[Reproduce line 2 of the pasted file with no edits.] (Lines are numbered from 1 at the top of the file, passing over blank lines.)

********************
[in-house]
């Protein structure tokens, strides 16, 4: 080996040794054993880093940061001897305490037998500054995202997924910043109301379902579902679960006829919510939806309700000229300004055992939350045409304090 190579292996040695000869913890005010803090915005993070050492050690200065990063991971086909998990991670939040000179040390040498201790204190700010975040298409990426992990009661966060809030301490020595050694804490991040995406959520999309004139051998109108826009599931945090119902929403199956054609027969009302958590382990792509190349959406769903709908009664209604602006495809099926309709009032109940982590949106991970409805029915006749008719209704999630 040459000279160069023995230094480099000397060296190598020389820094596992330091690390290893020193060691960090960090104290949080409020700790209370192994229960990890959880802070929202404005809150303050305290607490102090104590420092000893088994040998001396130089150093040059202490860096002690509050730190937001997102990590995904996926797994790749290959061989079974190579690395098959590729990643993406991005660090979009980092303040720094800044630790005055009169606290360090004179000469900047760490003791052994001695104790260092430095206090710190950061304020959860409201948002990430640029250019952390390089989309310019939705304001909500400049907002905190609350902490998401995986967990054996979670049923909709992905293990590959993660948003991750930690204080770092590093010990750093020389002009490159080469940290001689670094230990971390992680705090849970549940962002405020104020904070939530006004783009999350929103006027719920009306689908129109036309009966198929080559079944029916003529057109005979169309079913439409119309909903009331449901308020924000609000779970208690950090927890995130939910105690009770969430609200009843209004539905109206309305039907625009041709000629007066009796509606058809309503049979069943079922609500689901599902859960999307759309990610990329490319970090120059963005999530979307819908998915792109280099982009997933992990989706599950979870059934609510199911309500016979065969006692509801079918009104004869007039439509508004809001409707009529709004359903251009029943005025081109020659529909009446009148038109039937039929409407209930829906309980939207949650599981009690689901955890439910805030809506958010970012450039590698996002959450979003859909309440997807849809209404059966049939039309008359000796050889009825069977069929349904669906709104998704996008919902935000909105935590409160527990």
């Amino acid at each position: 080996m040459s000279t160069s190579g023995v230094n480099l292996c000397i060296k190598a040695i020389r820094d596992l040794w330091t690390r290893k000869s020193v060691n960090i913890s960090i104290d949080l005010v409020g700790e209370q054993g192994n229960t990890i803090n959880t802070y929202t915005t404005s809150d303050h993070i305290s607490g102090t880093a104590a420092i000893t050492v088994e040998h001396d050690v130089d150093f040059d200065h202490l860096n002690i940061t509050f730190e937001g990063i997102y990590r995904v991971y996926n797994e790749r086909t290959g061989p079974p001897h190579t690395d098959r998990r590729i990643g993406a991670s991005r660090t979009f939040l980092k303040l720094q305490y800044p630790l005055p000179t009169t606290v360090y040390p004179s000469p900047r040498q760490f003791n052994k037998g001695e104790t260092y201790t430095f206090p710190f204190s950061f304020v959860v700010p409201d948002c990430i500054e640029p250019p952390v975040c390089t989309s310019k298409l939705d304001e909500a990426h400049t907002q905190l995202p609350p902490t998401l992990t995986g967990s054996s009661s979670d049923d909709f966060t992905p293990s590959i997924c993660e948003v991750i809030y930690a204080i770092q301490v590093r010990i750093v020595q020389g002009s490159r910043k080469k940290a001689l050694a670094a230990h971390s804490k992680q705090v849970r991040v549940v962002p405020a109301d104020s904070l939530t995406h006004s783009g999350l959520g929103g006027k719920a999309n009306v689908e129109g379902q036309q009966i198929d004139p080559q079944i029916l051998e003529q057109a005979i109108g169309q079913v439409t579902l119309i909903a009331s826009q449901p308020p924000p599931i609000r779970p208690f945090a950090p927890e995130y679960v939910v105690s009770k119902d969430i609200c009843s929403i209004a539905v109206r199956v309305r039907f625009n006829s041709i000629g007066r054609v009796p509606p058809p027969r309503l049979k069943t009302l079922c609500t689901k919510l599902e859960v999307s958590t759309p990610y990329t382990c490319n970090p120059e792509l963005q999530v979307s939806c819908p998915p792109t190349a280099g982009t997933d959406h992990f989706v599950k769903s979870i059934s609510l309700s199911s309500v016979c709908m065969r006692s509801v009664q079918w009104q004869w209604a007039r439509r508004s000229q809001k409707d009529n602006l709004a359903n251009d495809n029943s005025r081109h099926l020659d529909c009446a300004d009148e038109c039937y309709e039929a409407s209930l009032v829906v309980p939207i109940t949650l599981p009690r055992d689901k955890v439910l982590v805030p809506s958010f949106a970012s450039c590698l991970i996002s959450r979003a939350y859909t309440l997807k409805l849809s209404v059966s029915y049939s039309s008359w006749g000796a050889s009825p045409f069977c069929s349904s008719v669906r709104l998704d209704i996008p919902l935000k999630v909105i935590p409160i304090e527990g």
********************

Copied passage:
């Protein structure tokens, strides 16, 4: 080996040794054993880093940061001897305490037998500054995202997924910043109301379902579902679960006829919510939806309700000229300004055992939350045409304090 190579292996040695000869913890005010803090915005993070050492050690200065990063991971086909998990991670939040000179040390040498201790204190700010975040298409990426992990009661966060809030301490020595050694804490991040995406959520999309004139051998109108826009599931945090119902929403199956054609027969009302958590382990792509190349959406769903709908009664209604602006495809099926309709009032109940982590949106991970409805029915006749008719209704999630 040459000279160069023995230094480099000397060296190598020389820094596992330091690390290893020193060691960090960090104290949080409020700790209370192994229960990890959880802070929202404005809150303050305290607490102090104590420092000893088994040998001396130089150093040059202490860096002690509050730190937001997102990590995904996926797994790749290959061989079974190579690395098959590729990643993406991005660090979009980092303040720094800044630790005055009169606290360090004179000469900047760490003791052994001695104790260092430095206090710190950061304020959860409201948002990430640029250019952390390089989309310019939705304001909500400049907002905190609350902490998401995986967990054996979670049923909709992905293990590959993660948003991750930690204080770092590093010990750093020389002009490159080469940290001689670094230990971390992680705090849970549940962002405020104020904070939530006004783009999350929103006027719920009306689908129109036309009966198929080559079944029916003529057109005979169309079913439409119309909903009331449901308020924000609000779970208690950090927890995130939910105690009770969430609200009843209004539905109206309305039907625009041709000629007066009796509606058809309503049979069943079922609500689901599902859960999307759309990610990329490319970090120059963005999530979307819908998915792109280099982009997933992990989706599950979870059934609510199911309500016979065969006692509801079918009104004869007039439509508004809001409707009529709004359903251009029943005025081109020659529909009446009148038109039937039929409407209930829906309980939207949650599981009690689901955890439910805030809506958010970012450039590698996002959450979003859909309440997807849809209404059966049939039309008359000796050889009825069977069929349904669906709104998704996008919902935000909105935590409160527990």